Although the event is ably coordinated by HCP staff, volunteers work alongside and support staff on Spook Night and other community events, such as the Christmas market. So much so that Rosemary is of the firm opinion that this and other events would not take place if it were not for the volunteers. Indeed, they man and set up stalls, they take publicity to businesses and tie up posters around the town, as well as helping with the road closures and the Event Control Stall. Afterwards they also help in the cleaning up process. Volunteers also acquire the prizes from local businesses. Queens Hall Theatre for instance donates a family Pantomime ticket each year and the Forum Cinema (owned by the Community Partnership) also donates tickets. Other businesses in the town also generously donate vouchers in support of this event.

When asked what THE most positive thing about her volunteering has been, Rosemary said that being allowed to express her gratitude to her townsfolk by giving back to her local community was very rewarding.

I love being able to talk to volunteers about their so many varied adventures. If you’ve had some interesting volunteering adventures in Northumberland I’d love to have a chat. Simply email This email address is being protected from spambots. You need JavaScript enabled to view it. to arrange the best time to get together.


My previous Blog highlighted how some community events are unlikely to happen without the energy and commitment of local volunteers. My current Blog also highlights a service that would not be available without its charitable beginnings or without the help of its army of volunteers.

I recently met Gerry at the Visitors Centre at H.M. Prison Northumberland. Gerry is a volunteer for NEPACS, a north east charity which has been supporting people affected by imprisonment for over 130 years. The aim of the organisation is to support prisoners and their families in the north east of England by providing practical and emotional support.

Gerry volunteers within the Visitors Centre and helps to book visitors in prior to going across to the Visits Hall. New visitors are directed across to the prison to have their fingerprints taken and for security reasons they also have their photo taken on this initial visit. The prints and photo are then placed on a database so that “in future they can be just scanned through”. Gerry advises all visitors about Prison Policies, such as, only £20 in change allowed per Visiting Order and reminds them that they should carry their ID. Visitors and family members are then shown lockers to place prohibited items in and advised that prison officers conduct regular searches to enforce this prison policy.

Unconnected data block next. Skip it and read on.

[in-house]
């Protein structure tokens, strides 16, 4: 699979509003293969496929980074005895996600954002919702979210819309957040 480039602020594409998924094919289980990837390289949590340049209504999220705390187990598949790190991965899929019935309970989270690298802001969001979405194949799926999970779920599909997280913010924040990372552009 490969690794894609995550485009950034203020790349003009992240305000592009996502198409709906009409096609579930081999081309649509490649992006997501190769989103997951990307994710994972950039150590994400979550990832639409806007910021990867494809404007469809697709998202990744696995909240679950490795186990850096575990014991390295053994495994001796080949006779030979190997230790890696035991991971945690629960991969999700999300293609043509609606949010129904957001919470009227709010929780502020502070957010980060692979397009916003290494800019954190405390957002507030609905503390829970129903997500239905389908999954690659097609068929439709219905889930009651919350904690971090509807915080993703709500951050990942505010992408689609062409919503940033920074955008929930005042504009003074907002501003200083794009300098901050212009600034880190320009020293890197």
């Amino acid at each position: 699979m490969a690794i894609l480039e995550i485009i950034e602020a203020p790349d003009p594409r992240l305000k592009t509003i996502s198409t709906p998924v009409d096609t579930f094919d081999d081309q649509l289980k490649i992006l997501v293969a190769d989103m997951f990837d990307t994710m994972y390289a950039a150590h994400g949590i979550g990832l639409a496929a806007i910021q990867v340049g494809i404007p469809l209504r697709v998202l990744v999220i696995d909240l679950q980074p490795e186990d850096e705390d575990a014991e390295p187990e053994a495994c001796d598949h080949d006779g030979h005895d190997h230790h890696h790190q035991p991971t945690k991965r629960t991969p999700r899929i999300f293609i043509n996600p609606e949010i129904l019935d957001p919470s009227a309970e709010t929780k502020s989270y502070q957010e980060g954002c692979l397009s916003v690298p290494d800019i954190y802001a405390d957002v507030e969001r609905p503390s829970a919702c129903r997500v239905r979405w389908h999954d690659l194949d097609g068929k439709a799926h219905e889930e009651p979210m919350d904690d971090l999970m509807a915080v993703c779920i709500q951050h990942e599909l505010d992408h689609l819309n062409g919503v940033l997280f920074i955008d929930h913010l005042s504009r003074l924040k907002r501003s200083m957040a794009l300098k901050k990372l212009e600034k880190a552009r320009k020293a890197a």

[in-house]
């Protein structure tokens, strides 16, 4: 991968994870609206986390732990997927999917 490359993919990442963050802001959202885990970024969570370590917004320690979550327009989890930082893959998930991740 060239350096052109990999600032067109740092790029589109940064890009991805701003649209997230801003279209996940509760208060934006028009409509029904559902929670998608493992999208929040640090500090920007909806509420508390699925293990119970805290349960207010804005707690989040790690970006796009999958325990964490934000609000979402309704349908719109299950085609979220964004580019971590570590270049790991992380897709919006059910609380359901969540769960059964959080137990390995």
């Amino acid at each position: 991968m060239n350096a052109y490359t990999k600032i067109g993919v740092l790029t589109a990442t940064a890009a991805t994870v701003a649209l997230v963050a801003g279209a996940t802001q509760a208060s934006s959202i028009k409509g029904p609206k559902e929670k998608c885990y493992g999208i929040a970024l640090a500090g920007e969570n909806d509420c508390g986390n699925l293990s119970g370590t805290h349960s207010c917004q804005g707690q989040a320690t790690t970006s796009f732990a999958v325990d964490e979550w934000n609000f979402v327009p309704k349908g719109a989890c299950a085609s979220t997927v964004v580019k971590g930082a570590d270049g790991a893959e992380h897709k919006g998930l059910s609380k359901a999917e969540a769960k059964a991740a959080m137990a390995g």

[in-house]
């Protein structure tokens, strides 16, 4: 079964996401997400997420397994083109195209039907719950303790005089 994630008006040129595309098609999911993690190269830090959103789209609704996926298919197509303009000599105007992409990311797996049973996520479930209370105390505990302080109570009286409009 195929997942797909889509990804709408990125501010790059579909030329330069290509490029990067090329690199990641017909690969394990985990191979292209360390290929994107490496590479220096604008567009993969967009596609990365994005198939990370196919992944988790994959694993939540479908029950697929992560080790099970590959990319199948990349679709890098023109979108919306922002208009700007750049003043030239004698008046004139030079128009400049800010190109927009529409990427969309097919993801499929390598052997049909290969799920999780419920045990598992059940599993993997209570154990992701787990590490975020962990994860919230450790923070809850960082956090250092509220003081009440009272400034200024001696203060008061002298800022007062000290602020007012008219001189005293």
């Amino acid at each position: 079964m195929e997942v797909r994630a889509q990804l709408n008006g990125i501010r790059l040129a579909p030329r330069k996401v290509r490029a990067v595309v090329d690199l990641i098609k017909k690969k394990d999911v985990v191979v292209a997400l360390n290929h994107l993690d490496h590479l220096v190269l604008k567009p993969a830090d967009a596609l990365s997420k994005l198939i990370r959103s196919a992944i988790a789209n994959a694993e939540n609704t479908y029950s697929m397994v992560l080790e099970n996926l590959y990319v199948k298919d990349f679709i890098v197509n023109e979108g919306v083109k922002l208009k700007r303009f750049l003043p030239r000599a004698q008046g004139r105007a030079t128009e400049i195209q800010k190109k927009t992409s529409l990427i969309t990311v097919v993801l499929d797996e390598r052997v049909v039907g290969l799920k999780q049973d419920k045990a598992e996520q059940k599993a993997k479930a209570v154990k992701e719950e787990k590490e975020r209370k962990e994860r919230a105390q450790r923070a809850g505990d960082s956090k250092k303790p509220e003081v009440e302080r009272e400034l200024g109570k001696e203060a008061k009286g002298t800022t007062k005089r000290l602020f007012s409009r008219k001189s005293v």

As expected this process can be quite an ordeal for family members. Gerry said he likes supporting visitors, who may be very nervous, especially when they arrive for their very first visit. Many visitors are fearful about meeting their loved one, but also anxious and intimidated by the prison experience and environment. Gerry finds that visitors enjoy the “security of knowing, or being informed, about what’s going to happen”, so he likes to take time to sit with them. He explains the process and tries to reassure and calm them down a little, because he says “Families have a hidden sentence too!”.

Gerry has only been volunteering since August and says he is really enjoying his experience. Originally from another part of the country he retired to this area several years ago. In fact, he has retired twice, once at 56 and then again at the age of 62. Working previously as a Logistics Manager and a Publican, Gerry described himself as a ‘people person’ who ‘stagnated’ and got bored during his first retirement. He subsequently bought a shop and Post Office business but was forced to give that up as well after a series of heart attacks. Again Gerry began to, in his own words ‘vegetate’. However, after an accidental meeting with a lady who already volunteered for NEPACS and after some encouragement from his sister who is a Magistrate, he looked at their NEPACS website and thought “Yes, this is for me!”